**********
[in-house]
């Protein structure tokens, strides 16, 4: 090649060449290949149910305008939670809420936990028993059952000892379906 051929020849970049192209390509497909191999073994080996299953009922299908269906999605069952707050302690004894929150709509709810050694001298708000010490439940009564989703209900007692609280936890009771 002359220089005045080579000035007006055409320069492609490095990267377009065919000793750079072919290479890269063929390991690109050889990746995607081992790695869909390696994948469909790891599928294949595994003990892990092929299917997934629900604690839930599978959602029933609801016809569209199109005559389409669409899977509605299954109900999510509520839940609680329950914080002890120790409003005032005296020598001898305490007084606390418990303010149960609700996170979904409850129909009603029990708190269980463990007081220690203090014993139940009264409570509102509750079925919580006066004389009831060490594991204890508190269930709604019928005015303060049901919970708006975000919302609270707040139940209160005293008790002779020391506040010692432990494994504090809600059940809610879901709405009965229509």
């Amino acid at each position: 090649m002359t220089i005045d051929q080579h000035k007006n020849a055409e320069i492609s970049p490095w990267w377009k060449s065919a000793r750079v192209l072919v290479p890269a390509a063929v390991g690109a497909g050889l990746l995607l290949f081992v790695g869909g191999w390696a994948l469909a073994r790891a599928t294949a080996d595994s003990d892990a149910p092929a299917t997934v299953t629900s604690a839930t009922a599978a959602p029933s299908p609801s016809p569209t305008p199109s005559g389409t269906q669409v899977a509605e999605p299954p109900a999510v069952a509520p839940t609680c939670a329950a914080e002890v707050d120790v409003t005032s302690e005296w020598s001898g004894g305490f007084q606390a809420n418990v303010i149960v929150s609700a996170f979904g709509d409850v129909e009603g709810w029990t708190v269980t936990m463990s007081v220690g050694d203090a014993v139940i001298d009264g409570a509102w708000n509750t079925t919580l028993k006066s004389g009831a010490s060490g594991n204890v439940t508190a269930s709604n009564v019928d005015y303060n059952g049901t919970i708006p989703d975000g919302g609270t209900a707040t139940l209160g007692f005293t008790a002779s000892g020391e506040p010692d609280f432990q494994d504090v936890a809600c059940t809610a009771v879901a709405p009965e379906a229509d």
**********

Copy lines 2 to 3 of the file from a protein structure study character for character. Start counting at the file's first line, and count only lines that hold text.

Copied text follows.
């Protein structure tokens, strides 16, 4: 090649060449290949149910305008939670809420936990028993059952000892379906 051929020849970049192209390509497909191999073994080996299953009922299908269906999605069952707050302690004894929150709509709810050694001298708000010490439940009564989703209900007692609280936890009771 002359220089005045080579000035007006055409320069492609490095990267377009065919000793750079072919290479890269063929390991690109050889990746995607081992790695869909390696994948469909790891599928294949595994003990892990092929299917997934629900604690839930599978959602029933609801016809569209199109005559389409669409899977509605299954109900999510509520839940609680329950914080002890120790409003005032005296020598001898305490007084606390418990303010149960609700996170979904409850129909009603029990708190269980463990007081220690203090014993139940009264409570509102509750079925919580006066004389009831060490594991204890508190269930709604019928005015303060049901919970708006975000919302609270707040139940209160005293008790002779020391506040010692432990494994504090809600059940809610879901709405009965229509």
């Amino acid at each position: 090649m002359t220089i005045d051929q080579h000035k007006n020849a055409e320069i492609s970049p490095w990267w377009k060449s065919a000793r750079v192209l072919v290479p890269a390509a063929v390991g690109a497909g050889l990746l995607l290949f081992v790695g869909g191999w390696a994948l469909a073994r790891a599928t294949a080996d595994s003990d892990a149910p092929a299917t997934v299953t629900s604690a839930t009922a599978a959602p029933s299908p609801s016809p569209t305008p199109s005559g389409t269906q669409v899977a509605e999605p299954p109900a999510v069952a509520p839940t609680c939670a329950a914080e002890v707050d120790v409003t005032s302690e005296w020598s001898g004894g305490f007084q606390a809420n418990v303010i149960v929150s609700a996170f979904g709509d409850v129909e009603g709810w029990t708190v269980t936990m463990s007081v220690g050694d203090a014993v139940i001298d009264g409570a509102w708000n509750t079925t919580l028993k006066s004389g009831a010490s060490g594991n204890v439940t508190a269930s709604n009564v019928d005015y303060n059952g049901t919970i708006p989703d975000g919302g609270t209900a707040t139940l209160g007692f005293t008790a002779s000892g020391e506040p010692d609280f432990q494994d504090v936890a809600c059940t809610a009771v879901a709405p009965e379906a229509d």